As he passes through the dining room on his way to the front door, the housekeeper appears in the kitchen doorway holding a broom. She tells Tom, "Don't take it away from her." When Tom asks "What's that?," she replies "What she needs to believe." Tom asks the housekeeper if she believes that Dr. Meyerson was abducted by aliens. She says it's not important what she believes. She tells him that the girl hasn't had the easiest life. Over the last year, she finally seems to be coming to terms with things. She asks if Tom really wants to take that away from her. Tom starts to answer, then falls silent.
Tom extinguishes his headlights before pulling to a stop outside Hank's Automotive. After finding the garage door locked, he enters through a window. Picking up a flashlight, he walks through the garage to Hank's office where one wall is covered with maps, newspaper articles and pictures cut from magazines. An open map on the table has three sights marked with red Xs, with bold lines drawn to an intersecting point. As Tom examines the map, he hears a sound in the other room. Placing his hand over the top of the flashlight to dim its light to a red glow, he steps back into the garage and quickly shines the light in all directions. He asks, surprised, "What are you doing here?" Helen gets to her feet from her crouch behind an oil drum and tells him she thought he'd be headed here. She asks why he can't just let things be. Tom replies, "Because things aren't right." He doesn't think all these lights in the sky and Hank's disappearance can be explained away with people from another planet. She tells him he's one of those people who can't believe in something unless it's staring him right in the face. Tom asks what she's afraid of finding out and she sullenly declares, "I'm not afraid." Tom asks her to help him then. She mentions the medallion Tom found and he pulls it from his pocket. She tells him she knows where it's from. She takes the flashlight and shines the light on a metal detector on the wall; an oval plate on the device reads "AMEC."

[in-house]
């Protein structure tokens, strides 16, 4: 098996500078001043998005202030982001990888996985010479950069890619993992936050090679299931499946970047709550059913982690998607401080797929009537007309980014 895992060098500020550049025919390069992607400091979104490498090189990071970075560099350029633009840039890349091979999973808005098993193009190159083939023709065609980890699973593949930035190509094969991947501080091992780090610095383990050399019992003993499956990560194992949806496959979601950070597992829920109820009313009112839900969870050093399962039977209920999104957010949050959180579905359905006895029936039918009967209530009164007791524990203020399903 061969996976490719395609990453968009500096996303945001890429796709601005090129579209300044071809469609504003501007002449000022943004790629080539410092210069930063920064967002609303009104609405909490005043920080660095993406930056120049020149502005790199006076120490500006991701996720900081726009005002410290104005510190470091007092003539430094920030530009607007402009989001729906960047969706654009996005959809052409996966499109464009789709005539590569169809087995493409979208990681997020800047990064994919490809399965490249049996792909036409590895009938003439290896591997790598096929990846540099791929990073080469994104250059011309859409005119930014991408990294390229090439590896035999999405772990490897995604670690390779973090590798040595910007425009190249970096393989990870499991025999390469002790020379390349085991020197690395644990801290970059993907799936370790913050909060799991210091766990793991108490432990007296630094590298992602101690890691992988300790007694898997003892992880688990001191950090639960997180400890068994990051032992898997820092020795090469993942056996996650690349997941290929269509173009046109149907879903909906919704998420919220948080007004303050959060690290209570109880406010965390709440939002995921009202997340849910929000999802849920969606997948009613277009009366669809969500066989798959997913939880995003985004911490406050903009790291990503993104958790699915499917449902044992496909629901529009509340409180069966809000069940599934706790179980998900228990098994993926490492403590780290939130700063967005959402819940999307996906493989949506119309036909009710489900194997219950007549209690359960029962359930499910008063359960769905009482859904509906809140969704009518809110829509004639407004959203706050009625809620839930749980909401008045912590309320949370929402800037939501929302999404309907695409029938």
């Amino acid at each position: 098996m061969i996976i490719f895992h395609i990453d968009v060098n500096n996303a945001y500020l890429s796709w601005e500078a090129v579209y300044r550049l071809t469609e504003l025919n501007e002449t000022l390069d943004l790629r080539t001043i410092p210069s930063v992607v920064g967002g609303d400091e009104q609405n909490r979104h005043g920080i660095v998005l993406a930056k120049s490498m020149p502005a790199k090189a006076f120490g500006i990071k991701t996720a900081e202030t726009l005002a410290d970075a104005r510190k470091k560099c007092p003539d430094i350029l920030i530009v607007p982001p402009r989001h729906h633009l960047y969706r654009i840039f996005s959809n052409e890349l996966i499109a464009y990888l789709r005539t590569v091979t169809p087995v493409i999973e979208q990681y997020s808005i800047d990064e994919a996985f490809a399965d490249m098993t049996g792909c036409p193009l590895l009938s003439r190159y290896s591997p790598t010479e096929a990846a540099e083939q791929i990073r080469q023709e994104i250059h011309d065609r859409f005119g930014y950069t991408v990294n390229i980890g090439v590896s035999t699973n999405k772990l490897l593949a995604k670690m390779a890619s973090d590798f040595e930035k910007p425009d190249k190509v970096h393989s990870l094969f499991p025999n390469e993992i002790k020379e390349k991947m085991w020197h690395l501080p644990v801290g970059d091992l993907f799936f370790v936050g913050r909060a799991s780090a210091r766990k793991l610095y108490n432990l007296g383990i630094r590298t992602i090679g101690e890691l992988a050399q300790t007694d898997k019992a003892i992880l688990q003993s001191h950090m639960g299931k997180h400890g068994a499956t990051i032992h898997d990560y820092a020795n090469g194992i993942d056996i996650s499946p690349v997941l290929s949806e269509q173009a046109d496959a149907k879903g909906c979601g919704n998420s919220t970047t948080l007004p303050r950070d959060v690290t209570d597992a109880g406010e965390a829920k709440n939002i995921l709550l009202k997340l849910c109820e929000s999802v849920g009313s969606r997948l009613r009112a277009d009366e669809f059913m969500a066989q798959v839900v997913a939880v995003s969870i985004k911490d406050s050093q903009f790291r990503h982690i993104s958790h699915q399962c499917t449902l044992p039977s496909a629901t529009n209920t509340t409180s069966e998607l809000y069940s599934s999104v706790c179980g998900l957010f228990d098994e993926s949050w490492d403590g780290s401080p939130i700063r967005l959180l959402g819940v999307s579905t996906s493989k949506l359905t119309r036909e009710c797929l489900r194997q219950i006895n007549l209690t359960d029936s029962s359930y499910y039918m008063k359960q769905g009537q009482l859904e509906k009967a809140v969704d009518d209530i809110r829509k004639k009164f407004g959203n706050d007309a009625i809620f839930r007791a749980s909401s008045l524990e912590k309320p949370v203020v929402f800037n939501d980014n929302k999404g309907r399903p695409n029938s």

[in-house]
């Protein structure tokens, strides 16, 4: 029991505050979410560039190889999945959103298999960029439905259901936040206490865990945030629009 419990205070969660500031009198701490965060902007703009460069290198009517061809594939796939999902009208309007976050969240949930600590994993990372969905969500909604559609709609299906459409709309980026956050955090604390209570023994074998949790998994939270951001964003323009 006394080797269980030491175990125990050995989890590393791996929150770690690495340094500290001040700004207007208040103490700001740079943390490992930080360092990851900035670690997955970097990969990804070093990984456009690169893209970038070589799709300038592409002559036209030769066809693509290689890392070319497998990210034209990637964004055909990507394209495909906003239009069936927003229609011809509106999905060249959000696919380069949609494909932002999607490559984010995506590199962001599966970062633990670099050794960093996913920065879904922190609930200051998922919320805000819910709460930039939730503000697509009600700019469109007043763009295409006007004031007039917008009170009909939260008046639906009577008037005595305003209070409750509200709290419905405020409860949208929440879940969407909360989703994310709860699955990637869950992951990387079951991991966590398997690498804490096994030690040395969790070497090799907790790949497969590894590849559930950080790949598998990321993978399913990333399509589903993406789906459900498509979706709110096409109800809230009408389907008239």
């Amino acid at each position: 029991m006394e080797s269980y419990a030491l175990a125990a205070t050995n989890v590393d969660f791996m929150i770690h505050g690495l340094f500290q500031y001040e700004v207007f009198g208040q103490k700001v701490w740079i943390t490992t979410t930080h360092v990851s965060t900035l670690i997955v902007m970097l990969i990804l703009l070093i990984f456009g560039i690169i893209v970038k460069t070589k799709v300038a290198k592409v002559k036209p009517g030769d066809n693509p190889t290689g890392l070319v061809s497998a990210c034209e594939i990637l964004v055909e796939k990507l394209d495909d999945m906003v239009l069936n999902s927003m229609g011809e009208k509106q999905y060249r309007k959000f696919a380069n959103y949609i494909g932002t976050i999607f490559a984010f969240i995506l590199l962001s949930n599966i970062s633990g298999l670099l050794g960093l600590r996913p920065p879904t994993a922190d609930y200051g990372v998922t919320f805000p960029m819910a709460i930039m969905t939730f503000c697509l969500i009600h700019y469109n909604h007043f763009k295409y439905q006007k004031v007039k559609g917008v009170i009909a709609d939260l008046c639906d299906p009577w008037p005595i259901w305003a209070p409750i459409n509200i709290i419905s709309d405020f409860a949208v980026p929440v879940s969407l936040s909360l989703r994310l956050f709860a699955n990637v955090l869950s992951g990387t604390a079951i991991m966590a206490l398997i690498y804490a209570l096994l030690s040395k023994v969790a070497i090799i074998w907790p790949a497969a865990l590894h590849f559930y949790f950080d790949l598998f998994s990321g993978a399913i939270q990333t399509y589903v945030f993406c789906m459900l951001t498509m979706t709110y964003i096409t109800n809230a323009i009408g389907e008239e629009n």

Tom drives in the darkness out to a field. He asks Helen if she's sure this is the place and she says that this is the place Hank had marked on the map. Tom scans the ground with a metal detector, hearing a low-pitched beep as they walk through the muddy field. She asks what these people Tom said might be trying to hurt her father did to him. Tom says it's so hard to explain; they took his life, everything that meant anything to him. He thinks they might have done the same thing to her father. She asks if there's a Helen out there somewhere looking for him. He tells her he'd like to think so--his wife, Alyson--but he can't even be sure of that anymore. She asks why somebody would do that. He tells her that's what he's trying to find out. There is a brief squeal and static from the detector which subsides as he moves it further along the ground. He moves it back and the noises start again. Tom tells Helen that something's buried here. The beeping becomes rapid, the static intense. They both double over gasping, Helen holding her head. They look up as lights flash above them, illuminating a circle around them. With a crackling like thunder, a ring of lights descends towards them, emitting beams which move and cross beneath it. Tom grabs Helen's arm and urges her to "Come on!" as the grass on the edge of the circle bursts into flame. She stands transfixed watching the approaching lights but Tom yells again and runs with her through the dying flames. They turn in time to see a glowing saucer shape suddenly accelerate out of sight. Her face radiant, Helen says, "It was them, Tom. Did you see it? It was them!"